For the front mudguard, I cut it at the L bracket, then moved it up. front part I fit with another L bracket, held with the bolt thru the fork ,
put a cork in the bottom of the steerer tube to plug it from wheel spew ..






....

Last edited by fietsbob; 10-22-17 at 12:28 PM.
fietsbob is offline  
Old 02-15-16, 04:24 PM
  #9  
PaulRivers
Senior Member
 
Join Date: Jul 2008
Location: Minneapolis, MN
Posts: 6,297
Mentioned: 12 Post(s)
Tagged: 0 Thread(s)
Quoted: 453 Post(s)
Liked 7 Times in 6 Posts
That's really to bad about the fenders - fenders are the most useful for winter riding. The purpose of fenders is to keep your wheel from throwing road gunk up onto you, road gunk is the most prevelant (think melting snow, iced sanded and chemically treated roads) in the winter and the nastiest.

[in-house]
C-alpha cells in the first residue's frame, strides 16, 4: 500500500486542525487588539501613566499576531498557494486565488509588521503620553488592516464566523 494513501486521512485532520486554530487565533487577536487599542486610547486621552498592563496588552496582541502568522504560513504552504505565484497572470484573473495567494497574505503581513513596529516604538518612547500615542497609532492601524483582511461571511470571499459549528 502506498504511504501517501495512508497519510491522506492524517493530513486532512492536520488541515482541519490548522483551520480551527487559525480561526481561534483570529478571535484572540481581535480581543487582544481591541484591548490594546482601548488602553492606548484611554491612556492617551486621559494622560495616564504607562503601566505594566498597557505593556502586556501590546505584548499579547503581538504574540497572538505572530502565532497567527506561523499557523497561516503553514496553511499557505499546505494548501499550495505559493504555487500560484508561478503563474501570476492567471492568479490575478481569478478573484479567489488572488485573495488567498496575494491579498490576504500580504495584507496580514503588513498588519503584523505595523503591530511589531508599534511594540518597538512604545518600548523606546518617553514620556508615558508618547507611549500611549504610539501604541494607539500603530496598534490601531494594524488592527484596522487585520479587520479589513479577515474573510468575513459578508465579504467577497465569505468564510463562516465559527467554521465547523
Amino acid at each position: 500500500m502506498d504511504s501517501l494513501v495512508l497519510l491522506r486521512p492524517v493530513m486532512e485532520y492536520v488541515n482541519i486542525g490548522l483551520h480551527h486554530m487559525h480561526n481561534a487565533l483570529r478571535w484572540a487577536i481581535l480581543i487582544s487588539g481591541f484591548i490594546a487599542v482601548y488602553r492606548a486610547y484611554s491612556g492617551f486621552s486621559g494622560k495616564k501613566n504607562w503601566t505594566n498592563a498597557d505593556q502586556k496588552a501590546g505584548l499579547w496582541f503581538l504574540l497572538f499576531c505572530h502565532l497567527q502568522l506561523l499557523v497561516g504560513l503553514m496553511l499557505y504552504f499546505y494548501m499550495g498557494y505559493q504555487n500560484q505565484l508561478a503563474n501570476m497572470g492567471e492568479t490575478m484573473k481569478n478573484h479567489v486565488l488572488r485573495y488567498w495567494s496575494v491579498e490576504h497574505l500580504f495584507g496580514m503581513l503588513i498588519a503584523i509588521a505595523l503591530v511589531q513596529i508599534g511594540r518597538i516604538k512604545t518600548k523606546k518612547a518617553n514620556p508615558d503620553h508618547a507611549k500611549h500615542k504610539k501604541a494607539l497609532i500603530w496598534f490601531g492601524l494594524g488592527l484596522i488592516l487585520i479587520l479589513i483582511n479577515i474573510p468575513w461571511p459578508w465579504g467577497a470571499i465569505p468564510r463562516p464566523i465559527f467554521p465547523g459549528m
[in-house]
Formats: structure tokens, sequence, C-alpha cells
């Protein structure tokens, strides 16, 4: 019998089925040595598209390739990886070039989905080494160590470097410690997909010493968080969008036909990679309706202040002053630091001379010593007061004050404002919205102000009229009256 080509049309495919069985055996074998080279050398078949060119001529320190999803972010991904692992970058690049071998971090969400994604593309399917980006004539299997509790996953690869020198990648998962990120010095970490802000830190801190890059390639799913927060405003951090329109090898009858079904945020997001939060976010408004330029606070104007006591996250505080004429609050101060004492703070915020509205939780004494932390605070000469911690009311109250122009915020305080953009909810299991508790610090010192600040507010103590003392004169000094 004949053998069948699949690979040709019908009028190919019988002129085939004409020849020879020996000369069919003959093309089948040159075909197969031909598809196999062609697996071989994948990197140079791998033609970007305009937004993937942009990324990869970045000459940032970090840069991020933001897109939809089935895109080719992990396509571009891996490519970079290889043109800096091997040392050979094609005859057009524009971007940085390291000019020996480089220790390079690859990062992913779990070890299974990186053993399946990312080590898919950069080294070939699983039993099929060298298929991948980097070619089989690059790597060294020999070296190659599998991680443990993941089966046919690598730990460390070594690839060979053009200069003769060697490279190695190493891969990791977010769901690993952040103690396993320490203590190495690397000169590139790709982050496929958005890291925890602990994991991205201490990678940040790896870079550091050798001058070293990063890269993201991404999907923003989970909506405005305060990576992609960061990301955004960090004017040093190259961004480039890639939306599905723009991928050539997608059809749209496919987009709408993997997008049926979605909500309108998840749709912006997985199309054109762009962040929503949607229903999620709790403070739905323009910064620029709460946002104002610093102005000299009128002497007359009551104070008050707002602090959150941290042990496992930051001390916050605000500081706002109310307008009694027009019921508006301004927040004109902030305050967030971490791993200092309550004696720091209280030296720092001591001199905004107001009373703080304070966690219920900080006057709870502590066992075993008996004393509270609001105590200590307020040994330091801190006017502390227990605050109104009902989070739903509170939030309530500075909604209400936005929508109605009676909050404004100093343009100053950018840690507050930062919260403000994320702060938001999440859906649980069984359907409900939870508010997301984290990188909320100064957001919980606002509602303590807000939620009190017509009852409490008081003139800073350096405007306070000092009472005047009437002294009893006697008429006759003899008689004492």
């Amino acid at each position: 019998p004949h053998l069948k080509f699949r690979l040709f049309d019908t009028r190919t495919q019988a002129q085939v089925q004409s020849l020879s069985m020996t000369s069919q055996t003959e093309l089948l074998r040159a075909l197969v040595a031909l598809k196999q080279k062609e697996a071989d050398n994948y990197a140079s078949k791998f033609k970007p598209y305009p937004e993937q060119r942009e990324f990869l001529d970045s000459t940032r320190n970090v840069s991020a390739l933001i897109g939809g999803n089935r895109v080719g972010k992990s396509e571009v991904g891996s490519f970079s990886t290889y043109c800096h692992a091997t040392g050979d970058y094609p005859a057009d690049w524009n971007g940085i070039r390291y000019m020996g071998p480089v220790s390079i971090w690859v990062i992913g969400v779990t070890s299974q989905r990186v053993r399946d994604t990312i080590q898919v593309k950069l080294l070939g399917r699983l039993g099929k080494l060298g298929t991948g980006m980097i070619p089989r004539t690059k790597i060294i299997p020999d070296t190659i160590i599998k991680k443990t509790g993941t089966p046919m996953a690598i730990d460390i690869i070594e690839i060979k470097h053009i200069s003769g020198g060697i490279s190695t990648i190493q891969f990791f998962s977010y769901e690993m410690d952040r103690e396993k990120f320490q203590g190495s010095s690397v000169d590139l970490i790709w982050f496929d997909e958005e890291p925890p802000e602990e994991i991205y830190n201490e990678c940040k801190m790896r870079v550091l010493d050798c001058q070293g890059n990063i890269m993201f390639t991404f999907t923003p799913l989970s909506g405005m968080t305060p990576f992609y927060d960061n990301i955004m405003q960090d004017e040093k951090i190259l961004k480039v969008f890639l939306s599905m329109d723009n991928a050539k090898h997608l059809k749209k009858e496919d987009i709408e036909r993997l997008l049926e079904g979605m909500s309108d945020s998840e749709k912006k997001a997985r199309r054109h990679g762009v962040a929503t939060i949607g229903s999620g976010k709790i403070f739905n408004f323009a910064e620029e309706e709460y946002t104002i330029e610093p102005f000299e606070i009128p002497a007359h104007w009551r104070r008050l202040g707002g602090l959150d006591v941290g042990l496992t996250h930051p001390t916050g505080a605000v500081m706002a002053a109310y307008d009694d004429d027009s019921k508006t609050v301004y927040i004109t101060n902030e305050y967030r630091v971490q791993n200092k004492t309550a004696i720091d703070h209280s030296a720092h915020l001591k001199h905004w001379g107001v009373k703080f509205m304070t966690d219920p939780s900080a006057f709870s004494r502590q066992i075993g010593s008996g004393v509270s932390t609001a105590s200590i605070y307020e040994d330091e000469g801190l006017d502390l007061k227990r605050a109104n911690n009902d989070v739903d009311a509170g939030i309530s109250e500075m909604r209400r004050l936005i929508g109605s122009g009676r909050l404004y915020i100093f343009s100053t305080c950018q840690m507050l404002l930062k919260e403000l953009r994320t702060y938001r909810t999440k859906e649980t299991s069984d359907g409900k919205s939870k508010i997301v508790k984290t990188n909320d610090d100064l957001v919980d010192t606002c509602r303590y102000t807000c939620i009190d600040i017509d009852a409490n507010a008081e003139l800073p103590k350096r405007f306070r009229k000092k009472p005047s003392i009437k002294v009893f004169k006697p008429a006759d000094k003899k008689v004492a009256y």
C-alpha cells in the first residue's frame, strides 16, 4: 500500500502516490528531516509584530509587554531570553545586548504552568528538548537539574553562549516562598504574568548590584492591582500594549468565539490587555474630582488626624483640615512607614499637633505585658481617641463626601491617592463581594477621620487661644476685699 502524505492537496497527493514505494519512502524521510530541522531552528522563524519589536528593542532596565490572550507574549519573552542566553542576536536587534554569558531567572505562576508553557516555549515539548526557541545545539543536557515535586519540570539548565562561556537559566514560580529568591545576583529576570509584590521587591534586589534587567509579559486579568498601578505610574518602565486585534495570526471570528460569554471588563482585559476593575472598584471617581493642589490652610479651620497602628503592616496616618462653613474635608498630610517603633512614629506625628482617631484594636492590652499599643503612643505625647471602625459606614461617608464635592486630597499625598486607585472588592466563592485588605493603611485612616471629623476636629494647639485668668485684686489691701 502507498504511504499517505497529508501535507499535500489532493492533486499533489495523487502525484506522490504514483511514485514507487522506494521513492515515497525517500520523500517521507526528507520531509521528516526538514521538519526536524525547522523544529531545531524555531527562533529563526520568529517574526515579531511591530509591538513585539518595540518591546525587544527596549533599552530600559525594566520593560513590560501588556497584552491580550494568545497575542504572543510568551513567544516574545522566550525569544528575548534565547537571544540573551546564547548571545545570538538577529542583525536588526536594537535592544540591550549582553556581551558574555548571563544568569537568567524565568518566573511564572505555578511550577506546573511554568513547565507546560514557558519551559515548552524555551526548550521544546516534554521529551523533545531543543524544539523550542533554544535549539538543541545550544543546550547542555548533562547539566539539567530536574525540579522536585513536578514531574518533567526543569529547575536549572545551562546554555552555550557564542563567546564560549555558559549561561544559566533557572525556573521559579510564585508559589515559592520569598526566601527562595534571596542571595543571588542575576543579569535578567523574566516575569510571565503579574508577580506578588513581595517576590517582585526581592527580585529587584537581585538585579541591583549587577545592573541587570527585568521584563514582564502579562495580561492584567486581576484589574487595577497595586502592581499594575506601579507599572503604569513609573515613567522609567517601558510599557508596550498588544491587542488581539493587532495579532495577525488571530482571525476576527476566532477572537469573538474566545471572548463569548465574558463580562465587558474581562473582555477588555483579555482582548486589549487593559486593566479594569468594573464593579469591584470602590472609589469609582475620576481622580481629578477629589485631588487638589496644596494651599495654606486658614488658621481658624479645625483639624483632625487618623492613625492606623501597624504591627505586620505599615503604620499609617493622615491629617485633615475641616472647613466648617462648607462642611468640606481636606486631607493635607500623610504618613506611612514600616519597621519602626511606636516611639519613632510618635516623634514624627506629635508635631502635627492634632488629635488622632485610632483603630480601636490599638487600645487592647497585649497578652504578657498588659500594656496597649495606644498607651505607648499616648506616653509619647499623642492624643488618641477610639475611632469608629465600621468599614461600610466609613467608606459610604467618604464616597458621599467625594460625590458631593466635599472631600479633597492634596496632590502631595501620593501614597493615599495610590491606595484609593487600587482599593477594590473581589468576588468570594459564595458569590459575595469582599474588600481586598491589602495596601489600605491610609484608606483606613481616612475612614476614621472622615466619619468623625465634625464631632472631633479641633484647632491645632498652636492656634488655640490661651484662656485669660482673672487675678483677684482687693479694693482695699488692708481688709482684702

What tires did you go with?

If all you needed was ice protection there are definitely skinnier tires. If you wanted a tire good with both snow and ice, I think the skinniest I know of is a 38c 45nrth Gravdal.

I don't have fenders on my summer bike, I just deal with it, but I do put fenders on my winter bike.
PaulRivers is offline  
Old 02-15-16, 06:32 PM
  #10  
suncruiser
Senior Member
Thread Starter
 
suncruiser's Avatar
 
Join Date: Jan 2014
Location: Phoenix, AZ
Posts: 351

Bikes: 2015 Trek District 8, 2017 Salsa Vaya Claris

Mentioned: 2 Post(s)
Tagged: 0 Thread(s)
Quoted: 89 Post(s)
Liked 13 Times in 10 Posts
Originally Posted by PaulRivers View Post